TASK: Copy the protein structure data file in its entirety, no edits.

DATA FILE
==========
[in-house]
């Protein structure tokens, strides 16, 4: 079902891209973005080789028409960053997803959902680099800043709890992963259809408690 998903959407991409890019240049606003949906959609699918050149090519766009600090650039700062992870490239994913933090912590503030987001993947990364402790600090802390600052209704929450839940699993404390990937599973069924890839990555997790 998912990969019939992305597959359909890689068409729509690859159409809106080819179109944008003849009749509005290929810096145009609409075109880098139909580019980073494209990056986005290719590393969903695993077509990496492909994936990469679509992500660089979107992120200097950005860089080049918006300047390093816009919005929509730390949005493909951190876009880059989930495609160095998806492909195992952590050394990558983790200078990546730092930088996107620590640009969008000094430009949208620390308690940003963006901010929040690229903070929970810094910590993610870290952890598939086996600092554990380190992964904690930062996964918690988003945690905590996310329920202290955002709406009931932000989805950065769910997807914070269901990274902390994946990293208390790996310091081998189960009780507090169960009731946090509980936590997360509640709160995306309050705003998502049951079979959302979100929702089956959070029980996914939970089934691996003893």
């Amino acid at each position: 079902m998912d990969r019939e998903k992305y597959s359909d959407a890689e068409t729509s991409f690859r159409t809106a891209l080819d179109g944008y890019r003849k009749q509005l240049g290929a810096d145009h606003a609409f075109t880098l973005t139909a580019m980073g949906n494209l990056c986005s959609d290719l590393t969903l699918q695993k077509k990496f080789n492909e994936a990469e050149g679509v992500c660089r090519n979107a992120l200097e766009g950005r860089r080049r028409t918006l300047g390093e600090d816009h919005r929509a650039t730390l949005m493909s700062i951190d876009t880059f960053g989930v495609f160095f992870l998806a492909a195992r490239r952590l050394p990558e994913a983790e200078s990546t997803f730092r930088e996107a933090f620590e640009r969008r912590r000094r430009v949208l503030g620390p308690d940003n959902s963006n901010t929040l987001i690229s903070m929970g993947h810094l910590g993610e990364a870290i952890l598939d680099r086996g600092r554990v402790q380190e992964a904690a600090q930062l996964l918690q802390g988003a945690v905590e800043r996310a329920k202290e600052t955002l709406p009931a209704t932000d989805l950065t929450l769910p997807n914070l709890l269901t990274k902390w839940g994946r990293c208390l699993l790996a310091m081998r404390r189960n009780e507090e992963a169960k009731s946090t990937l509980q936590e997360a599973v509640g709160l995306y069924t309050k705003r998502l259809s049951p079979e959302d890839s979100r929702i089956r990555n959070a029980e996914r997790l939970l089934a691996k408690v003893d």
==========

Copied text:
[in-house]
């Protein structure tokens, strides 16, 4: 079902891209973005080789028409960053997803959902680099800043709890992963259809408690 998903959407991409890019240049606003949906959609699918050149090519766009600090650039700062992870490239994913933090912590503030987001993947990364402790600090802390600052209704929450839940699993404390990937599973069924890839990555997790 998912990969019939992305597959359909890689068409729509690859159409809106080819179109944008003849009749509005290929810096145009609409075109880098139909580019980073494209990056986005290719590393969903695993077509990496492909994936990469679509992500660089979107992120200097950005860089080049918006300047390093816009919005929509730390949005493909951190876009880059989930495609160095998806492909195992952590050394990558983790200078990546730092930088996107620590640009969008000094430009949208620390308690940003963006901010929040690229903070929970810094910590993610870290952890598939086996600092554990380190992964904690930062996964918690988003945690905590996310329920202290955002709406009931932000989805950065769910997807914070269901990274902390994946990293208390790996310091081998189960009780507090169960009731946090509980936590997360509640709160995306309050705003998502049951079979959302979100929702089956959070029980996914939970089934691996003893």
């Amino acid at each position: 079902m998912d990969r019939e998903k992305y597959s359909d959407a890689e068409t729509s991409f690859r159409t809106a891209l080819d179109g944008y890019r003849k009749q509005l240049g290929a810096d145009h606003a609409f075109t880098l973005t139909a580019m980073g949906n494209l990056c986005s959609d290719l590393t969903l699918q695993k077509k990496f080789n492909e994936a990469e050149g679509v992500c660089r090519n979107a992120l200097e766009g950005r860089r080049r028409t918006l300047g390093e600090d816009h919005r929509a650039t730390l949005m493909s700062i951190d876009t880059f960053g989930v495609f160095f992870l998806a492909a195992r490239r952590l050394p990558e994913a983790e200078s990546t997803f730092r930088e996107a933090f620590e640009r969008r912590r000094r430009v949208l503030g620390p308690d940003n959902s963006n901010t929040l987001i690229s903070m929970g993947h810094l910590g993610e990364a870290i952890l598939d680099r086996g600092r554990v402790q380190e992964a904690a600090q930062l996964l918690q802390g988003a945690v905590e800043r996310a329920k202290e600052t955002l709406p009931a209704t932000d989805l950065t929450l769910p997807n914070l709890l269901t990274k902390w839940g994946r990293c208390l699993l790996a310091m081998r404390r189960n009780e507090e992963a169960k009731s946090t990937l509980q936590e997360a599973v509640g709160l995306y069924t309050k705003r998502l259809s049951p079979e959302d890839s979100r929702i089956r990555n959070a029980e996914r997790l939970l089934a691996k408690v003893d």